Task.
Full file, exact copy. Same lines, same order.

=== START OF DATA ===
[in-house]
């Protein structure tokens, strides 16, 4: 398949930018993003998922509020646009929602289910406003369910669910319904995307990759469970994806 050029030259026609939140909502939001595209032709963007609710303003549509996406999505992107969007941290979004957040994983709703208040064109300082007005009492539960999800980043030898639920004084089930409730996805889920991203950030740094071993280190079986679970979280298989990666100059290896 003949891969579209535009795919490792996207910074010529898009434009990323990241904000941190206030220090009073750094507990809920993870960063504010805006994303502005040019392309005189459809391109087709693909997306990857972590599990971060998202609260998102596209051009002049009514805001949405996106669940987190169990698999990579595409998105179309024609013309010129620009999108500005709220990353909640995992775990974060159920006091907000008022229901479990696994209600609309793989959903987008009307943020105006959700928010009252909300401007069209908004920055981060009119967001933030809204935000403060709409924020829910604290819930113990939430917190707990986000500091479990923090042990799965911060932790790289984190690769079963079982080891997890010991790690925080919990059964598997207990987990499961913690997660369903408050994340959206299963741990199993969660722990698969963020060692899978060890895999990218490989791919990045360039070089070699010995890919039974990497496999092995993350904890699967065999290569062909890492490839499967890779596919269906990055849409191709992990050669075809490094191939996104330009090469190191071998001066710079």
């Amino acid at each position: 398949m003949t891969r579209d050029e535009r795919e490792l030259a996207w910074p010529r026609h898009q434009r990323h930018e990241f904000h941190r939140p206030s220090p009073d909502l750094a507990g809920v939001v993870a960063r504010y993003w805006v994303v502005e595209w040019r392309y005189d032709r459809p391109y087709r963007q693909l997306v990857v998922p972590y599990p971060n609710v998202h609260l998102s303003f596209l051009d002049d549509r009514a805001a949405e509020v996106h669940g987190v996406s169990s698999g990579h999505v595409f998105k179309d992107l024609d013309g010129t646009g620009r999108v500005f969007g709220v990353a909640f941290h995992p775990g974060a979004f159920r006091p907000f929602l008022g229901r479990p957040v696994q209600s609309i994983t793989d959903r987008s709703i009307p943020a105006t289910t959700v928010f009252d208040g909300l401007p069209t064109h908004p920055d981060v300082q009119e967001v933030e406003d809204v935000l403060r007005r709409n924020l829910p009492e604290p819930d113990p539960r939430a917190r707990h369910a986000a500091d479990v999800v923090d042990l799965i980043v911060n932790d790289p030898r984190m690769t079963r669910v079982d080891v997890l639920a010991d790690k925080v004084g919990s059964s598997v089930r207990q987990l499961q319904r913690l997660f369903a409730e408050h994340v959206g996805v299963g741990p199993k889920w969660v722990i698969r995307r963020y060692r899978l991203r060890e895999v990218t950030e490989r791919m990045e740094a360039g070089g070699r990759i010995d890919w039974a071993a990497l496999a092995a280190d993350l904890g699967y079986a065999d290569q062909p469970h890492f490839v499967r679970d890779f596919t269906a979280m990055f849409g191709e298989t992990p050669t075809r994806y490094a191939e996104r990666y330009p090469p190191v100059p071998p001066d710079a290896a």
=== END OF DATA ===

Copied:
[in-house]
């Protein structure tokens, strides 16, 4: 398949930018993003998922509020646009929602289910406003369910669910319904995307990759469970994806 050029030259026609939140909502939001595209032709963007609710303003549509996406999505992107969007941290979004957040994983709703208040064109300082007005009492539960999800980043030898639920004084089930409730996805889920991203950030740094071993280190079986679970979280298989990666100059290896 003949891969579209535009795919490792996207910074010529898009434009990323990241904000941190206030220090009073750094507990809920993870960063504010805006994303502005040019392309005189459809391109087709693909997306990857972590599990971060998202609260998102596209051009002049009514805001949405996106669940987190169990698999990579595409998105179309024609013309010129620009999108500005709220990353909640995992775990974060159920006091907000008022229901479990696994209600609309793989959903987008009307943020105006959700928010009252909300401007069209908004920055981060009119967001933030809204935000403060709409924020829910604290819930113990939430917190707990986000500091479990923090042990799965911060932790790289984190690769079963079982080891997890010991790690925080919990059964598997207990987990499961913690997660369903408050994340959206299963741990199993969660722990698969963020060692899978060890895999990218490989791919990045360039070089070699010995890919039974990497496999092995993350904890699967065999290569062909890492490839499967890779596919269906990055849409191709992990050669075809490094191939996104330009090469190191071998001066710079």
């Amino acid at each position: 398949m003949t891969r579209d050029e535009r795919e490792l030259a996207w910074p010529r026609h898009q434009r990323h930018e990241f904000h941190r939140p206030s220090p009073d909502l750094a507990g809920v939001v993870a960063r504010y993003w805006v994303v502005e595209w040019r392309y005189d032709r459809p391109y087709r963007q693909l997306v990857v998922p972590y599990p971060n609710v998202h609260l998102s303003f596209l051009d002049d549509r009514a805001a949405e509020v996106h669940g987190v996406s169990s698999g990579h999505v595409f998105k179309d992107l024609d013309g010129t646009g620009r999108v500005f969007g709220v990353a909640f941290h995992p775990g974060a979004f159920r006091p907000f929602l008022g229901r479990p957040v696994q209600s609309i994983t793989d959903r987008s709703i009307p943020a105006t289910t959700v928010f009252d208040g909300l401007p069209t064109h908004p920055d981060v300082q009119e967001v933030e406003d809204v935000l403060r007005r709409n924020l829910p009492e604290p819930d113990p539960r939430a917190r707990h369910a986000a500091d479990v999800v923090d042990l799965i980043v911060n932790d790289p030898r984190m690769t079963r669910v079982d080891v997890l639920a010991d790690k925080v004084g919990s059964s598997v089930r207990q987990l499961q319904r913690l997660f369903a409730e408050h994340v959206g996805v299963g741990p199993k889920w969660v722990i698969r995307r963020y060692r899978l991203r060890e895999v990218t950030e490989r791919m990045e740094a360039g070089g070699r990759i010995d890919w039974a071993a990497l496999a092995a280190d993350l904890g699967y079986a065999d290569q062909p469970h890492f490839v499967r679970d890779f596919t269906a979280m990055f849409g191709e298989t992990p050669t075809r994806y490094a191939e996104r990666y330009p090469p190191v100059p071998p001066d710079a290896a």